One of the nation’s premier transportation companies is permanently protecting more than a thousand acres of Lowcountry land northwest of Charleston with a conservation easement in partnership with the Lowcountry Land Trust.

Norfolk Southern Corporation, which provides rail shipping services for goods and materials across the U.S., adds the latest tract of land, which includes Coldwater Branch Stream, to its already sizable 15,000+ acres of protected land in the Lowcountry, more than a tenth of the Lowcountry Land Trust’s total portfolio. 

“It’s part of our sustainability strategies,” said Josh Raglin, Norfolk’s chief sustainability officer. “One of the pillars of our company is nature-based solutions. How can we work with nature to find more creative solutions?”

The Coldwater Branch project has been in planning and permitting stages for about five years, Raglin said, but construction started in 2022. The project will restore more than six miles of streams and 1,105 acres of wetlands and adjacent upland buffers. Restoration efforts include closing drainage ditches, reestablishing meandering stream channels, replanting streamside vegetation, rebuilding flood plain and groundwater connections and repopulating native plant species like sweet bay, pond cypress, black gum and more. More than 300,000 native plants will be planted, representing 23 distinct species of native vegetation. 

Cumulative and downstream benefits will be seen over time, as effects of improvements to the headwater stream continue to build. Water quality will improve, and impacts from flooding in downstream communities like the nearby Four Holes Swamp and the greater Edisto River Basin will be reduced. Norfolk has also been stripping areas of certain pine trees and replacing them with the hardier native longleaf pine. 

“The land is so important,” Raglin said. “What we have out there is so unique. What was once a 90-million-acre longleaf pine forest across the Southeast is not only about 4 million acres. It’s a really diverse ecosystem, almost as diverse as the rainforest. We’ve restored 2,000 acres of longleaf so far and enrolled more than 10,000 acres for the forest carbon project.”

Wetland mitigation area of Brosnan Forest – provided by Norfolk Southern

The vast majority of that came from the company’s first conservation project in partnership with the Lowcountry Land Trust, the Brosnan Forest Conservation Easement, northwest of Charleston. Beginning in 2008, the project protected 12,400 acres of land, one of the largest-ever tracts of land protected by a corporation in the Southeast.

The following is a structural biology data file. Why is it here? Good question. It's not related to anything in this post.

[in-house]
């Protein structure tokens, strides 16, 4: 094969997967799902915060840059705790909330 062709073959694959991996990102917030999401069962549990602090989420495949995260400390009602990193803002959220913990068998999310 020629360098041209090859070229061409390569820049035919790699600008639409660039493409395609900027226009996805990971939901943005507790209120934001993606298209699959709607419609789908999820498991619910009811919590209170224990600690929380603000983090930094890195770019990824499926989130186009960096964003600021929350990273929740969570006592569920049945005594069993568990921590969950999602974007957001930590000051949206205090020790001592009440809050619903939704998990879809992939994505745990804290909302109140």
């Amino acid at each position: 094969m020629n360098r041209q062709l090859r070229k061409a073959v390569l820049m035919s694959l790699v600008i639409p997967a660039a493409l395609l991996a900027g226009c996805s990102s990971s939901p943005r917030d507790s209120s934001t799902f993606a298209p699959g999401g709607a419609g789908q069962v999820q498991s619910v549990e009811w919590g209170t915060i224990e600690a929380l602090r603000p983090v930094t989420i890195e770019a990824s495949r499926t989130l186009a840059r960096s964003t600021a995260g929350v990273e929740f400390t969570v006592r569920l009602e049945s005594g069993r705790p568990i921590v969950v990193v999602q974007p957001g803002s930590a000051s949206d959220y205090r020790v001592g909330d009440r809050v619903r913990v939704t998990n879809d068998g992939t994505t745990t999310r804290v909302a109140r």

“What I love about working with Norfolk is they’re such a big company, but they still have a deep and keen appreciation for the land they own,” said Lowcountry Land Trust CEO Ashley Demosthenes. “We’ve been honored and humbled to be partners with Norfolk since their first conservation easement, which is still the largest in our portfolio … It’s certainly a jewel in the crown.”

Norfolk Southern, is now based in Atlanta but was started in South Carolina in 1827. The wood from the Brosnan Forest, the site of the company’s first major conservation effort, was used as timber in the 1800s for Norfolk rail operations, Raglin said. The forest was made into a demonstration forest in the 1920s to show company partners the importance of conservation. The company has owned the soon to be protected Coldwater Branch land since the 1830s. 

“For them to take a stand and put this land under conservation to demonstrate the importance of the environment … they were banging the sustainability drum long before it became part of our modern vernacular,” Demosthenes said. “They’re to be commended for that.”

Demosthenes said the protection of the land also protects the stories of the people who once lived off of it. 

“Generations of people have hunted these properties and grown crops on this land,” she said. “It’s about the people, the habitats, and a very deep connection and love for the land. It’s remarkable — and I’ve been doing this a long time — it never ceases to amaze me how strong that desire is.”

Funding for the Land Trust’s efforts primarily comes from Charleston County Greenbelt Program and the S.C. Conservation Bank. In many cases, land purchased for conservation is bought for a fraction of the overall easement value. 

Longleaf pine shelters the largest population of the endangered red-cockaded woodpecker – provided by Norfolk Southern

Nearly 3 million acres of land are protected in South Carolina by various entities, according to reports. A bill filed by S.C. Sen. Chip Campsen in February would help the state move closer to its goal to double that number by 2050. The S.C. Conservation Enhancement Act would provide resources and funds to the S.C. Conservation Bank to continue its efforts in protecting land and dedicate a portion of the sales tax revenue from sporting goods to capital improvements on public lands owned by several state entities. 

But Norfolk’s sustainability efforts go beyond just land conservation. The company’s dedication to rail, which generates 75% lower carbon emissions than shipping by truck, also relieves highway congestion and reduces wear on public infrastructure. Norfolk is taking more than 200,000 trucks off Interstate 26 each year alone, and the number has steadily climbed annually, according to a statement from the company. 

“What we have now is this crushing trifecta of increased cargo volumes, the dysfunction of the roads themselves  — they’re in need of billions of dollars in improvements — and just additional automobile traffic and population growth,” Dana Beach, founder of the state Coastal Conservation League, said in a previous City Paper report. “All that adds up to … what I would bet any amount of money is by far the No. 1 source of toxic air pollution, dwarfing anything else. I can’t imagine what else would come close.”


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